Sunday, November 4, 2018

Making Sense of the Latest Fiji Times-Tebbutt Poll -- and the Court Appeal against Rabuka

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Of Fiji's two political polls, the Razor/Fiji Sun and the Tebbutt/Fiji Times poll, the Tebbutt poll is probably more reliable because it uses orthodox methods, but Razor may make up for this by having more frequent polls. The latest Tebbutt poll was held a week ago, between October 22-24. The previous poll was in May.

Trying to made sense of the published results  is not easy. The most important thing we needed to know is how those polled intend to vote on 14 November. Not how well they thought the various leaders had performed in their respective positions. This is of some interest for PM Bainimarama and for SODELPA, because of the tussle between its  two leaders, Ro Teimumu and Sitiveni Rabuka, but for the other leaders it was less important. 


Responsibility for the faults that makes understanding difficult lies primarily with the Times journalists but Tebbutt did not help matters by asking this question for all the leaders.

Bainimarama 68%
The Times published two articles on the poll. One told us that 68% would vote for Bainimarama, 24% for Rabuka, 7% for NFP's Biman Prasad, and  2% or less  for the others as PM if an election were held tomorrow. But the people do not vote for the PM. They vote  for MPs and parties. It is the winning party that elects the PM, not the voters. 

The journalist  further confused the results by switching from "which leader people would choose to vote for" to "which you would prefer as PM." 

Bainimarama was "the popular choice" (another new term) for the two major ethic groups, 93% of Indo-Fijians and 53% of  Taukei, compared with  Rabuka's 39%. Rabuka's support among Indo-Fijians was not stated.

Bainimara was also the "top choice" (sic!) in all administrative divisions: Western 75%, Northern 68% and Central 61%.  Rabuka's respective figures were 18%, 28% and 29%, and Prasad's 5%, 2% and 7% .

Support drop not "significant"
The other Times article was headed "Support drops from 82pc." The "drop" —of 3%— was statistically insignificant because it could have been caused by sampling error. A more appropriate heading would have been "Support substantially unchanged."

The article dealt with the leaders' perceived performance in their present positions (i.e., as PM and leaders of the different parties)  on a five point scale from very good to poor. Bainimarama scored 79% (presumably "a very good job" and "a good job")  as PM, a statistically insignificance  drop of 3% since the last Tebbutt poll in May. His disapproval rating (presumably "not a very good job" and/or "a poor job") remained unchanged at 5%, the lowest of all the political leaders performing in their own roles.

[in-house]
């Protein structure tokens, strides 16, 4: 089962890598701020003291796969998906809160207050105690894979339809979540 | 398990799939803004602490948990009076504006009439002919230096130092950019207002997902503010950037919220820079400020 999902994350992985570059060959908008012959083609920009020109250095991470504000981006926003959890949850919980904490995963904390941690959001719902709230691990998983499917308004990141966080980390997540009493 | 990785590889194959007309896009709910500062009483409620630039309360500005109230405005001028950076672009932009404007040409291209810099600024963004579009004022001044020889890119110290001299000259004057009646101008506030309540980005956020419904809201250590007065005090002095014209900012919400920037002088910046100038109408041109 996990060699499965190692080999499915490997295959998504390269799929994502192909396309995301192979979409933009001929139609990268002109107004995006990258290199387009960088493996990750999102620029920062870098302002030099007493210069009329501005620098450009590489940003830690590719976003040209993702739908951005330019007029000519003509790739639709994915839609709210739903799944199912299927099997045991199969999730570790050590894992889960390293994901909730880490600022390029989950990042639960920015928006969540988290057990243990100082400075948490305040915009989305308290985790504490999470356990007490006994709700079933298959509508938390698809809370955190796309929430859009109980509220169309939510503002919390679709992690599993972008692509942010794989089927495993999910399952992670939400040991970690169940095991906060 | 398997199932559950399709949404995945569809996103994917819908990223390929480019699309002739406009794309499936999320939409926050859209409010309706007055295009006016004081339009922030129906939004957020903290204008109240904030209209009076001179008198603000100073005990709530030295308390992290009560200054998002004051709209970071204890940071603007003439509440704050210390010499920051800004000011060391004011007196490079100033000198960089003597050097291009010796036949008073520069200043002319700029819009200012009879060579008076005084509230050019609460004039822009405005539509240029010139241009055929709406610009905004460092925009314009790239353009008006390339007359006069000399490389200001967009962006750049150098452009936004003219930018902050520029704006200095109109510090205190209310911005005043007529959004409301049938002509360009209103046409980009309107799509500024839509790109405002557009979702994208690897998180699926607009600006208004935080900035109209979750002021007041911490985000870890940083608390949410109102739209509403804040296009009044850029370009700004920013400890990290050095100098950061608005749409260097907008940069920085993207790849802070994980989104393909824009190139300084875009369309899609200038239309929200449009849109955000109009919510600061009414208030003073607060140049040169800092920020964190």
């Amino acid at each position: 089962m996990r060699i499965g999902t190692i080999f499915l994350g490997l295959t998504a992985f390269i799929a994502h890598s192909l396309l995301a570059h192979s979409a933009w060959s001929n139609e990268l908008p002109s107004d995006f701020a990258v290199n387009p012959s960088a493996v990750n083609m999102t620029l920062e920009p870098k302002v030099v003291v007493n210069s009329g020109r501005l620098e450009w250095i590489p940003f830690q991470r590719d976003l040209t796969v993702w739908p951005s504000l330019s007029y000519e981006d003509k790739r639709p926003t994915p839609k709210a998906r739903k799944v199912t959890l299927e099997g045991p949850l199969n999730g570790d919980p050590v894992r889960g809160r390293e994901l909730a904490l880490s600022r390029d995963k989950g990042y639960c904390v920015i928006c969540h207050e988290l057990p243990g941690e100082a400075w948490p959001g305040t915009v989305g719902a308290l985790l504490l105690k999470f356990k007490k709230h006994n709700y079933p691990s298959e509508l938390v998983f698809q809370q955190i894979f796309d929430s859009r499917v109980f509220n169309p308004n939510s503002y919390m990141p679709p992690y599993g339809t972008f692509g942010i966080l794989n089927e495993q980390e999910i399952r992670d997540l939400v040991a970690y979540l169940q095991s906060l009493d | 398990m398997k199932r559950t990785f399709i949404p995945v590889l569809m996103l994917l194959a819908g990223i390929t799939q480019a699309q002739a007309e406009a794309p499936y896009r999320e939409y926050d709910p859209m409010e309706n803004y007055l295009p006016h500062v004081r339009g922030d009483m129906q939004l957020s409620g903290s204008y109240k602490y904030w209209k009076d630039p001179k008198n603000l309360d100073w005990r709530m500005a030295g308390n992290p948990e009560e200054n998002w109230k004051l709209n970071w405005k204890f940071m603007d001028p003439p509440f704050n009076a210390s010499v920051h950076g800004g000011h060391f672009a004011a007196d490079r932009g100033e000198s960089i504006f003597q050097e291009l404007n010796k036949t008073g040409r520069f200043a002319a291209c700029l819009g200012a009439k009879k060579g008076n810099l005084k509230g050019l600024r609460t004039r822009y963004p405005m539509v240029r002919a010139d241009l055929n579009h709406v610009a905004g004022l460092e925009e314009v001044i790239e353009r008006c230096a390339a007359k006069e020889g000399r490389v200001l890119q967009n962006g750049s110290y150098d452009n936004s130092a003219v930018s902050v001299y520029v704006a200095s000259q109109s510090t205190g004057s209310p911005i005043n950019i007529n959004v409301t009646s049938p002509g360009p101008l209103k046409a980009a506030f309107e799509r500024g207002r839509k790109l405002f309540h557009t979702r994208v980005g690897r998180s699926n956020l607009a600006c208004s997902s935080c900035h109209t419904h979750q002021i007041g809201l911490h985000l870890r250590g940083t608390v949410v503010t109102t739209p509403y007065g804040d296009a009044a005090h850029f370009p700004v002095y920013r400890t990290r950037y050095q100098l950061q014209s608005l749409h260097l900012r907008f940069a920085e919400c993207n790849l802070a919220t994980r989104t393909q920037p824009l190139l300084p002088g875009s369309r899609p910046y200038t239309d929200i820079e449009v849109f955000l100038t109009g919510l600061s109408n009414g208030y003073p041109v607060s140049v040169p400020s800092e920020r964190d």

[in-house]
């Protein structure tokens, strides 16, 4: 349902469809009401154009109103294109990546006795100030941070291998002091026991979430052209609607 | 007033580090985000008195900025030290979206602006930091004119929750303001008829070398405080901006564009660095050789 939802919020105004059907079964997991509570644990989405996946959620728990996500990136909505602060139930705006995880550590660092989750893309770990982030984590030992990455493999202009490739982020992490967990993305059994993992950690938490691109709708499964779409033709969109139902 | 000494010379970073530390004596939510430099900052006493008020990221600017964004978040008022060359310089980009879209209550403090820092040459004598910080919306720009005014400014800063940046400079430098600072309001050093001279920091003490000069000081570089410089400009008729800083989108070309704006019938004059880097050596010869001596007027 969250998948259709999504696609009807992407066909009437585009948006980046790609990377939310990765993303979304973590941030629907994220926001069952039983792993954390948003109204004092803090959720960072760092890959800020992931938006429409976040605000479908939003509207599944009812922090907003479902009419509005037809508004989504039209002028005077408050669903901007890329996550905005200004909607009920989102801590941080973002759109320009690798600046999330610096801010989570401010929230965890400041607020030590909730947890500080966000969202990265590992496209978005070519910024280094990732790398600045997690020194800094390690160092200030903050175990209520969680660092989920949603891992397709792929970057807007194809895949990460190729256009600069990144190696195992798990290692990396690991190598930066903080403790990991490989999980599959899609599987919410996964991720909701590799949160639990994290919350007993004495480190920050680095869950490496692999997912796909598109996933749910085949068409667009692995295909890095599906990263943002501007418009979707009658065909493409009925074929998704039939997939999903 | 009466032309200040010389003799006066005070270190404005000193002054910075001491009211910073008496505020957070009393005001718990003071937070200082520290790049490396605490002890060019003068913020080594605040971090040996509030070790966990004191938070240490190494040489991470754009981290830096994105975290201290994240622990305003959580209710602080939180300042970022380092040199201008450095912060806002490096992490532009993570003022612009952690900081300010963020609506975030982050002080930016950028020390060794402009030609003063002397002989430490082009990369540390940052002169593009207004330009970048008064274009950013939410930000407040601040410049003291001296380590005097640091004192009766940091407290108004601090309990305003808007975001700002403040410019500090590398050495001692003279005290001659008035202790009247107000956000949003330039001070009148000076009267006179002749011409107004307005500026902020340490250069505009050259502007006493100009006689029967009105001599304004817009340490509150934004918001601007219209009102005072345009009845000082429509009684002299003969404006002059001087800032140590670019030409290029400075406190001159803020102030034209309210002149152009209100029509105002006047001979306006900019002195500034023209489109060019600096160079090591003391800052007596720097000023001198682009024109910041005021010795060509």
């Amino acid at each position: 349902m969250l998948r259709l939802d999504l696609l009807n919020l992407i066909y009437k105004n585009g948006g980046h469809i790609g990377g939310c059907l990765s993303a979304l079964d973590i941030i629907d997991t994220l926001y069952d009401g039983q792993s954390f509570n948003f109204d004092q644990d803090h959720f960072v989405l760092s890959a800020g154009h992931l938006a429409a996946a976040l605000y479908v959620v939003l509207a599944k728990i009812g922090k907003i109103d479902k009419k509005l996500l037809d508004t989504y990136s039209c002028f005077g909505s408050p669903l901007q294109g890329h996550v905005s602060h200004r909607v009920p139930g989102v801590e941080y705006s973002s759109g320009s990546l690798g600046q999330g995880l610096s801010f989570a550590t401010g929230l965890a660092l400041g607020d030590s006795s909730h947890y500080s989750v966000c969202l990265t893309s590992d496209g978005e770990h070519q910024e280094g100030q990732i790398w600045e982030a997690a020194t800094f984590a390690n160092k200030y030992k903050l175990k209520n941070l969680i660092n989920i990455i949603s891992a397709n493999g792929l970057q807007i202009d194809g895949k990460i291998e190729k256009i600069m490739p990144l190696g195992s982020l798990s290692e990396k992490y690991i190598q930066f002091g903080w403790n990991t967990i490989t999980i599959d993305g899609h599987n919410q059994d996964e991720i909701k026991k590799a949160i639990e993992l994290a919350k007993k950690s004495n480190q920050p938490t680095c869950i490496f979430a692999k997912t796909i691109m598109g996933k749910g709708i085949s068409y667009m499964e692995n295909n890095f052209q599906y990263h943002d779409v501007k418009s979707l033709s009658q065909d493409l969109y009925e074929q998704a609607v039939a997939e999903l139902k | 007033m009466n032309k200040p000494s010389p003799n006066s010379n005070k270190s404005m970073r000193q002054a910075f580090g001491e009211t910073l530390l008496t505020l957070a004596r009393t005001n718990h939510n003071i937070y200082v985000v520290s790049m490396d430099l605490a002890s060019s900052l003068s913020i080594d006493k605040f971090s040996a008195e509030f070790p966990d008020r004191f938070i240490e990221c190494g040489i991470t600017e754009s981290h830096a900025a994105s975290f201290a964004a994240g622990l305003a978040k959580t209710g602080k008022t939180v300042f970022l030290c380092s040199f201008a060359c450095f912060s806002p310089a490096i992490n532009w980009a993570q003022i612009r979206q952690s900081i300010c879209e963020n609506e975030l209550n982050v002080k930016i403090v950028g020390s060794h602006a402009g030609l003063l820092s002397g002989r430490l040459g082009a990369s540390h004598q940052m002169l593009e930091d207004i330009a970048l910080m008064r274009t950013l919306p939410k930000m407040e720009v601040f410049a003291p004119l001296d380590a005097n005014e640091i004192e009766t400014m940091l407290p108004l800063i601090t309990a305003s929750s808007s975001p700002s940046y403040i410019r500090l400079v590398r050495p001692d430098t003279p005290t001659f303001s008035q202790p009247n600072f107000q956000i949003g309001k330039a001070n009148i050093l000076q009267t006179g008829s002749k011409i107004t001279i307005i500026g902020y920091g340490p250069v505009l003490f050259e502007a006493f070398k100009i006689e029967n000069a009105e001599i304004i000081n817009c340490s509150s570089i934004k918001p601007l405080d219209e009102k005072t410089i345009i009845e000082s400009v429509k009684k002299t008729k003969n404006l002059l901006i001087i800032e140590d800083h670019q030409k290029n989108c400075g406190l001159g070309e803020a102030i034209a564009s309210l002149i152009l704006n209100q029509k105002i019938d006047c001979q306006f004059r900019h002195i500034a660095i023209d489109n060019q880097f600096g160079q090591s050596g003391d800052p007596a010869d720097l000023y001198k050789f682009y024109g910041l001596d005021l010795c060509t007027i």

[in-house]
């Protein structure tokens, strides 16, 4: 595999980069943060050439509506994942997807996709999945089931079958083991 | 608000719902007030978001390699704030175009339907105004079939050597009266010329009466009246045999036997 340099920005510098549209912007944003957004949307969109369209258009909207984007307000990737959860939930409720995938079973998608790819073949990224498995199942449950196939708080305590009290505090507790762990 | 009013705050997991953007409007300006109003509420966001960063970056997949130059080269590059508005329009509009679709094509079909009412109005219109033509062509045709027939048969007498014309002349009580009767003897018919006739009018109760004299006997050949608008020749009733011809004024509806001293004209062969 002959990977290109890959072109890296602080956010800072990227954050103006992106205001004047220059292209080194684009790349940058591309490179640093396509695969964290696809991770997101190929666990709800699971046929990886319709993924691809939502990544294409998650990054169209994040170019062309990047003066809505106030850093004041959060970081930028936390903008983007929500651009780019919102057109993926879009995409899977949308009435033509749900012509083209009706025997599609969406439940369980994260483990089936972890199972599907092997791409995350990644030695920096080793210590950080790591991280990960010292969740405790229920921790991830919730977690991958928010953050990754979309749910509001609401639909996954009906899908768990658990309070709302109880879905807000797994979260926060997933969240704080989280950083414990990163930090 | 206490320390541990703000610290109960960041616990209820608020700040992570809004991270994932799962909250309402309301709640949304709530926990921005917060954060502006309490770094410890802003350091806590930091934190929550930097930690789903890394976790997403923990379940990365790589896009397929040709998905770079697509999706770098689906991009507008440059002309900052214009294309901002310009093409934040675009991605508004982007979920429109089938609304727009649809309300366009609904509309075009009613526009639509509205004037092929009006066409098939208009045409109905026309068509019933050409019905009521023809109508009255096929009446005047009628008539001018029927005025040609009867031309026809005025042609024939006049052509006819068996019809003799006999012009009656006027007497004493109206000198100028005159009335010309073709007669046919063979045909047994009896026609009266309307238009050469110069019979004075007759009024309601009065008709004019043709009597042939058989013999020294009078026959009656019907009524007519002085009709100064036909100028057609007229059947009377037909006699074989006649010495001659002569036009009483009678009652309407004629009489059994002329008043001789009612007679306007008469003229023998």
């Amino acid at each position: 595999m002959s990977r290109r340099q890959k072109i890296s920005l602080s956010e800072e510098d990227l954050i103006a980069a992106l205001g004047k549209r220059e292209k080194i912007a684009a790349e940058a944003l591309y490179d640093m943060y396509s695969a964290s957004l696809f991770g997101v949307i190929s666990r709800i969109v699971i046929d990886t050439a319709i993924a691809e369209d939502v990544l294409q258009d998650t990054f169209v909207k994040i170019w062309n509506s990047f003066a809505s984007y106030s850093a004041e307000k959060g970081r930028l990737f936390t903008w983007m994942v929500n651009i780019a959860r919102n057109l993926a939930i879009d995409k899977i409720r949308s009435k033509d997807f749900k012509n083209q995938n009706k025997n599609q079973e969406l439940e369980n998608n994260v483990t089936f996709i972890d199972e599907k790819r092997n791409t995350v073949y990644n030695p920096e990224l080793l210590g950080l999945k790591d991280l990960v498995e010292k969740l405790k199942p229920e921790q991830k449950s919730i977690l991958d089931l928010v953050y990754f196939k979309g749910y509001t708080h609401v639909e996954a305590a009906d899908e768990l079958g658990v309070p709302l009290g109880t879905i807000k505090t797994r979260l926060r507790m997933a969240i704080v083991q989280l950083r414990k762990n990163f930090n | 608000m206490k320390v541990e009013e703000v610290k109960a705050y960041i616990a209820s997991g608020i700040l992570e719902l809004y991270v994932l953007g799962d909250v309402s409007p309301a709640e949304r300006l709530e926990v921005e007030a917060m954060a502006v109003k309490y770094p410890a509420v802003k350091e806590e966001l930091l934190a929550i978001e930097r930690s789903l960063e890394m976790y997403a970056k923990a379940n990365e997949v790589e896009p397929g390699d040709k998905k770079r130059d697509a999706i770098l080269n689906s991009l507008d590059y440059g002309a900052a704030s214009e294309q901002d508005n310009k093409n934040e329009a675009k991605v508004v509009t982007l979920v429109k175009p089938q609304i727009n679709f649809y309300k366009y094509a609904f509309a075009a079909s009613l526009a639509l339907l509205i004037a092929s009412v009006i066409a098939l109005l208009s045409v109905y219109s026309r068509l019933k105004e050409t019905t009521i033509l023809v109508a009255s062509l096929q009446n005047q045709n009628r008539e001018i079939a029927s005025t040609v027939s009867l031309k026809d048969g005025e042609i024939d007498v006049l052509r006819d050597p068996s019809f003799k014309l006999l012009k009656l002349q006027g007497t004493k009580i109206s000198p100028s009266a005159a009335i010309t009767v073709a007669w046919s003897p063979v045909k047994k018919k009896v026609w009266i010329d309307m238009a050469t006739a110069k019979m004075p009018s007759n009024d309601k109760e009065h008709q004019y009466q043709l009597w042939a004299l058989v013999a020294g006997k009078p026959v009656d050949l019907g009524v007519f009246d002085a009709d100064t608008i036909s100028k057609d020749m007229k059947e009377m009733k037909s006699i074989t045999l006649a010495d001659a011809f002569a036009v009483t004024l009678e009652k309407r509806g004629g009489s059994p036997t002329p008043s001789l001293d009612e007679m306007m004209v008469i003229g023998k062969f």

SODELPA's Ro Teimumu had an approval rating of 57%, 9% down from May, and SODELPA's present leader Rabuka an approval rating of 49%, down from 58% in May, and a disapproval rating of 21%, up 6% since May. The SODELPA ratings are complicated because Ro Teimumu had earlier said she was standing down from politics, Rabuka's court case  could still see him being unable to stand, and internal feuding.

NFP's Prasad approval rating dropped from 51 to 36%, and his disapproval rating increased to 24% compared with 14% in May. 

An earlier Razor poll indicated that HOPE is the only other party that stands a chance of returning a MP to Parliament. Its  leader Tupou Draunidalo's  Tebbutt poll approval rate was 30% and her disapproval rate 26%. 

I doubt that much can be read into how these leaders, other than Bainimarama,  performed in their present position, and see little purpose in asking the question.

My plea to The Fiji Times (meant to be helpful): Keep the wording of poll questions consistent, report all results for each variable, check that you have reported all the results,  and consider using a table to summarise some of them. 



Court case against Rabuka
Rabuka may still not be able to stand for election. The FICAC has appealed the Suva magistrate ruling that it had "not been established beyond reasonable doubt that SODELPA was a registered party and Rabuka a party official" (a ruling I found quite strange.)

The case will now be heard in the High Court by Chief Justice Anthony Gates. The appellant (FICAC) must file written submissions  by Friday 2 November, the respondent (Rabuka) by Tuesday 6 November, there will be an oral hearing on Thursday 8 November, and Justice Gates will deliver his judgment at 3pm Monday 12 November — two days before the election,  but after many people will have voted.

-- ACW





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